On Monday, my roommate came home griping that his Zappos.com account, which he had not used in a year, had been hacked. Instead of feeling sympathetic, I started wondering how I might write about it. Data breaches are a dime a dozen these days.
It seems almost every company loses control of their customers’ sensitive data at some point. Someone almost always sues after the news breaks. But the lawsuits are rarely successful, unless customers can show real harm caused by the breach.
Most often, companies do not give up full credit card or Social Security numbers. This week, Zappos said it only suffered unauthorized access to somewhat less sensitive information. It’s a bit unnerving, but not the end of the world.
Did that stop some opportunistic consumer from taking action against the online shoe retailer?
Of course not. And we didn’t have to wait very long. A Texas woman filed a class-action lawsuit against Amazon, which owns Zappos, the same day the breach was announced. Is her lawsuit premature, vague, and a bit silly? Probably. Will it go anywhere? Probably not. But c’mon, you gotta love melodramatic, eager-beaver, consumer litigation.
So what, exactly, did Zappos lose? And how many people’s data was compromised? (Hint: it’s a lot.) Let’s mosey on past the jump and find out….
Bloomberg covered the story yesterday:
Theresa Stevens, a resident of Beaumont, Texas, said that as a result of the breach, she and other Zappos customers are more likely to receive e-mails from spoof websites and unknowingly give away personal information to hackers, according to her complaint filed Jan. 16 in federal court in Louisville, Kentucky. The customers will also incur expenses for credit monitoring and suffer emotional distress and loss of privacy, according to the complaint.
Stevens seeks to represent 24 million Zappos customers whose personal information was compromised, according to the complaint. She received an e-mail from the online shoe retailer Jan. 16 saying her information was stolen as part of a data breach. Hackers gained access to Zappos.com’s internal network through unprotected computer servers located in Shepherdsville, Kentucky, according to the complaint.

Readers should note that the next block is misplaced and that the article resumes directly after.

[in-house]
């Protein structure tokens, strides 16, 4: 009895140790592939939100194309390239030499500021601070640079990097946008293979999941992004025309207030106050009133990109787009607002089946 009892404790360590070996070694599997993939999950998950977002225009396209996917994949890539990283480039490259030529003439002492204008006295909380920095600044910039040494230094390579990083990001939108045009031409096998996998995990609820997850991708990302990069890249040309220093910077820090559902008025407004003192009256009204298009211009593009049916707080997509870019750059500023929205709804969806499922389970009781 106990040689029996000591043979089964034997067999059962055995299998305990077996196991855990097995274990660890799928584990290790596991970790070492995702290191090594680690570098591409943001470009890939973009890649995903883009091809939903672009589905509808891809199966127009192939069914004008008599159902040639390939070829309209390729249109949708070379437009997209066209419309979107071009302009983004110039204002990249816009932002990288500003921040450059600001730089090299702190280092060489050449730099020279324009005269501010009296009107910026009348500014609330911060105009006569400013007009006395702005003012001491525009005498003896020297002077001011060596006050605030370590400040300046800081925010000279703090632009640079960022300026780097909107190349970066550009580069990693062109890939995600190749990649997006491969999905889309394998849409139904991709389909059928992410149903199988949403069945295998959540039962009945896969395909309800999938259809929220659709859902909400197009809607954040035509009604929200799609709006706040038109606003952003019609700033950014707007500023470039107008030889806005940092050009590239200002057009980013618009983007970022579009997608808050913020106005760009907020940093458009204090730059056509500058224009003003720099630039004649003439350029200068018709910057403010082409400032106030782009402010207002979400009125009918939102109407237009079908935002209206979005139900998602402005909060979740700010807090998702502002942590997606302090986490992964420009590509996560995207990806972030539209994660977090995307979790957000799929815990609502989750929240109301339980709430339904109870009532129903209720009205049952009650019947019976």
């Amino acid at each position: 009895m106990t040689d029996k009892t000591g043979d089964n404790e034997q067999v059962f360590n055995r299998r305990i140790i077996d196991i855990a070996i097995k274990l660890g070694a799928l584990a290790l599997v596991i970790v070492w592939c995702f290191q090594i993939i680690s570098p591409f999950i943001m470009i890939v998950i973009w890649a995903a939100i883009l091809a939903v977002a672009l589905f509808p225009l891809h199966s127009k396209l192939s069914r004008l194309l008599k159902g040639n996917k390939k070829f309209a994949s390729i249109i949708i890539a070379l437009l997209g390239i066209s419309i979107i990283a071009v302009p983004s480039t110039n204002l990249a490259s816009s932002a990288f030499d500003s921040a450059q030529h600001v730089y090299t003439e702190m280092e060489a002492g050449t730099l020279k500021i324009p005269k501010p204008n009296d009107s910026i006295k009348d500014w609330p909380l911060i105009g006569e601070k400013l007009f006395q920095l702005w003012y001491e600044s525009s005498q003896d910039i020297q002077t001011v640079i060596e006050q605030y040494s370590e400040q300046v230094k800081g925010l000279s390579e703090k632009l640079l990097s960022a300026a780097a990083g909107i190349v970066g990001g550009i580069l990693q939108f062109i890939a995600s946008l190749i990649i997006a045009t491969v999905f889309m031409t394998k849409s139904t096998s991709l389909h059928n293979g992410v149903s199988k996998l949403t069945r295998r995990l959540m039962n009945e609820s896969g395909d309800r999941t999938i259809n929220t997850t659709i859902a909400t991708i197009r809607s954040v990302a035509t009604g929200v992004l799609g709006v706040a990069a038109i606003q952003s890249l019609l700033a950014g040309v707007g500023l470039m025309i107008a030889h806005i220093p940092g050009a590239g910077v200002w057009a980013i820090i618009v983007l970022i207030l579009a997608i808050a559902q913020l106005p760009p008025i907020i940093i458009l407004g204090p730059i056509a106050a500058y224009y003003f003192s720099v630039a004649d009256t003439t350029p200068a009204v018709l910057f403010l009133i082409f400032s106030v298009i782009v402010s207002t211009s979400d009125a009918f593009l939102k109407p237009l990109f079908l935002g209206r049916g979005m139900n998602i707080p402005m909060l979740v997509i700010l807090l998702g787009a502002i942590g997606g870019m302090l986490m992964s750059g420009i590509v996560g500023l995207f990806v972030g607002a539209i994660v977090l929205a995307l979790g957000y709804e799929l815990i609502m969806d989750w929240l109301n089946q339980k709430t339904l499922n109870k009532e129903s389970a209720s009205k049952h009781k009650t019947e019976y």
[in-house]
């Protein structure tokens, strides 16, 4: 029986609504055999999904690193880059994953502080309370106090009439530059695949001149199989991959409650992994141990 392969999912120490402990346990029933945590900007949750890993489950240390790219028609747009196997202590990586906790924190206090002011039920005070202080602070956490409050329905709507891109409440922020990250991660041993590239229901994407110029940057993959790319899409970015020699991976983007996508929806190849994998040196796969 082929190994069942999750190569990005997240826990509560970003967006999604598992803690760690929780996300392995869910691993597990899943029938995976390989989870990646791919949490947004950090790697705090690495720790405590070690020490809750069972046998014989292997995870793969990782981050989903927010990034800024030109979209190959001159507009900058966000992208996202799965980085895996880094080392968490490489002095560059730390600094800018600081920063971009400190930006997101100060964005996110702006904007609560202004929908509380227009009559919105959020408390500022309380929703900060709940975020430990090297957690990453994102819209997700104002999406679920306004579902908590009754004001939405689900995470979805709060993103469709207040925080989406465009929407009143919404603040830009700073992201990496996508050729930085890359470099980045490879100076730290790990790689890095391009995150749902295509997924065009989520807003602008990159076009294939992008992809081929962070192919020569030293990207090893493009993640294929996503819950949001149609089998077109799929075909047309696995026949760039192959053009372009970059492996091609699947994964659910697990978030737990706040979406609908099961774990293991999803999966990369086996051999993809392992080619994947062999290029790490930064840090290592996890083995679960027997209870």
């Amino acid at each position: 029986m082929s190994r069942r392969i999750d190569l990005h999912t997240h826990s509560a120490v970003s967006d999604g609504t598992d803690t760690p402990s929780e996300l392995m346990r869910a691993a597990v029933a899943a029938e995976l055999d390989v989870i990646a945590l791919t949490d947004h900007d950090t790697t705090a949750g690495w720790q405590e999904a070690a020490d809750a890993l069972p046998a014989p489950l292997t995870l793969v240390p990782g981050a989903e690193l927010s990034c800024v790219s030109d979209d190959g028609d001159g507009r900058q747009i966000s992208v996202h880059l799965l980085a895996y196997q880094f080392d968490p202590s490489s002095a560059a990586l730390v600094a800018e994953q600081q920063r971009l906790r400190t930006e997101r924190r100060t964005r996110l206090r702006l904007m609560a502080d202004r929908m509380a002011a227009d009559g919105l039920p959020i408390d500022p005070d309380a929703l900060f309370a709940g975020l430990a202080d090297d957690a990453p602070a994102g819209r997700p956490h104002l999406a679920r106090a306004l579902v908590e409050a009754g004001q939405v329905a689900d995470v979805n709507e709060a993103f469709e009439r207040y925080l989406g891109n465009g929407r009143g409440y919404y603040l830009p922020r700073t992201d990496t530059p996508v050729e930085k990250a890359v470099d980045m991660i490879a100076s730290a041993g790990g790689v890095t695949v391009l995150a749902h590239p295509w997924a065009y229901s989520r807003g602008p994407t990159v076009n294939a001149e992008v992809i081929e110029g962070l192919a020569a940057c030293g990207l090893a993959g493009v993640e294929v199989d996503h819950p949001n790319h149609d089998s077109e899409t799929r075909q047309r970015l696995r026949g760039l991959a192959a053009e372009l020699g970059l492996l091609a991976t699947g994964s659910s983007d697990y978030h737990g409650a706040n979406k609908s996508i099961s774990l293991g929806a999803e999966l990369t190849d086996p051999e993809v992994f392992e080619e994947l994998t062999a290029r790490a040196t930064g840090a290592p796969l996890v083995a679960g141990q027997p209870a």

Mm-hmm. GFL, Theresa. I’m not even going to touch the problematic logistics involved in litigating a class of 24 million people.
As far as receiving emails from “spoof websites,” I think we are all already up that creek without a paddle. The 21st century spam train has left the station, and the whole planet is on it.
But did the data breach really leave consumers vulnerable to more hacker crime?
Well, let’s take a look at the (surprisingly witty and matter-of-fact) email that Zappos sent its customers on Monday:
First, the bad news:
We are writing to let you know that there may have been illegal and unauthorized access to some of your customer account information on Zappos.com, including one or more of the following: your name, e-mail address, billing and shipping addresses, phone number, the last four digits of your credit card number (the standard information you find on receipts), and/or your cryptographically scrambled password (but not your actual password).
THE BETTER NEWS:
The database that stores your critical credit card and other payment data was NOT affected or accessed.
Yes, it’s scary to learn that companies we decide to trust with our money are not impenetrable. Even the biggest, most powerful, tech-savvy ones. But this current situation, as it appears to be, really is not that bad.
The company’s compliance and legal teams should be proud of how they handled the situation. They notified customers quickly, clearly, and efficiently.
A hacker now might know a bunch of names, addresses, e-mails, and phone numbers. But that’s not exactly top-secret, classified information. The last four digits of your credit card number are available to anyone who picked up any receipt you have ever thrown away.
Sometimes data breaches do result in costly settlements. But not for piddly stuff like this. We’ve said it before, but if you are the victim of a data breach, don’t panic. Sit down, and simply change your passwords.
Amazon.com Sued by Customer Over Hackers’ Theft of Zappos Data [Bloomberg BusinessWeek]